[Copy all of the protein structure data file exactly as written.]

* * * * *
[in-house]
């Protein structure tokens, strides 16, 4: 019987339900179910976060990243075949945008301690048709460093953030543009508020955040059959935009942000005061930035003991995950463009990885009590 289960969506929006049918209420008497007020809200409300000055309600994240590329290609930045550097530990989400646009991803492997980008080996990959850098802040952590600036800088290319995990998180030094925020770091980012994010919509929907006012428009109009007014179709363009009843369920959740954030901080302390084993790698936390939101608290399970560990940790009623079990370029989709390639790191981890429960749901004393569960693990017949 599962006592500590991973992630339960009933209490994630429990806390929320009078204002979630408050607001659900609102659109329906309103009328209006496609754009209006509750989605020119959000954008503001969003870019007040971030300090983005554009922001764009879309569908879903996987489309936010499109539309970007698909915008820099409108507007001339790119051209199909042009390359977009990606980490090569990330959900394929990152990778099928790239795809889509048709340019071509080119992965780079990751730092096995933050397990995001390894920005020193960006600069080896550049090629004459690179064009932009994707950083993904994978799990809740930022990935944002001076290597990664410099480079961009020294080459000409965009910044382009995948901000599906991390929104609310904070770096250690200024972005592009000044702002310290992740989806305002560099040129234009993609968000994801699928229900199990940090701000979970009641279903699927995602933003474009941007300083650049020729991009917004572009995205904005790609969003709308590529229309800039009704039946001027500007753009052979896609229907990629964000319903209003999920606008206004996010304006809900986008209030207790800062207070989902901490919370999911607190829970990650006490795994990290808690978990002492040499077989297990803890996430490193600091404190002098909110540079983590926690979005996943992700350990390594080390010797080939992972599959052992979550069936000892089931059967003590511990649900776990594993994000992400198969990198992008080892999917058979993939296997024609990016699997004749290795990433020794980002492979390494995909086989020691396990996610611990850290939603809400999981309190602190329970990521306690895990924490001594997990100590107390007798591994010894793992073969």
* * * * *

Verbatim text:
[in-house]
């Protein structure tokens, strides 16, 4: 019987339900179910976060990243075949945008301690048709460093953030543009508020955040059959935009942000005061930035003991995950463009990885009590 289960969506929006049918209420008497007020809200409300000055309600994240590329290609930045550097530990989400646009991803492997980008080996990959850098802040952590600036800088290319995990998180030094925020770091980012994010919509929907006012428009109009007014179709363009009843369920959740954030901080302390084993790698936390939101608290399970560990940790009623079990370029989709390639790191981890429960749901004393569960693990017949 599962006592500590991973992630339960009933209490994630429990806390929320009078204002979630408050607001659900609102659109329906309103009328209006496609754009209006509750989605020119959000954008503001969003870019007040971030300090983005554009922001764009879309569908879903996987489309936010499109539309970007698909915008820099409108507007001339790119051209199909042009390359977009990606980490090569990330959900394929990152990778099928790239795809889509048709340019071509080119992965780079990751730092096995933050397990995001390894920005020193960006600069080896550049090629004459690179064009932009994707950083993904994978799990809740930022990935944002001076290597990664410099480079961009020294080459000409965009910044382009995948901000599906991390929104609310904070770096250690200024972005592009000044702002310290992740989806305002560099040129234009993609968000994801699928229900199990940090701000979970009641279903699927995602933003474009941007300083650049020729991009917004572009995205904005790609969003709308590529229309800039009704039946001027500007753009052979896609229907990629964000319903209003999920606008206004996010304006809900986008209030207790800062207070989902901490919370999911607190829970990650006490795994990290808690978990002492040499077989297990803890996430490193600091404190002098909110540079983590926690979005996943992700350990390594080390010797080939992972599959052992979550069936000892089931059967003590511990649900776990594993994000992400198969990198992008080892999917058979993939296997024609990016699997004749290795990433020794980002492979390494995909086989020691396990996610611990850290939603809400999981309190602190329970990521306690895990924490001594997990100590107390007798591994010894793992073969």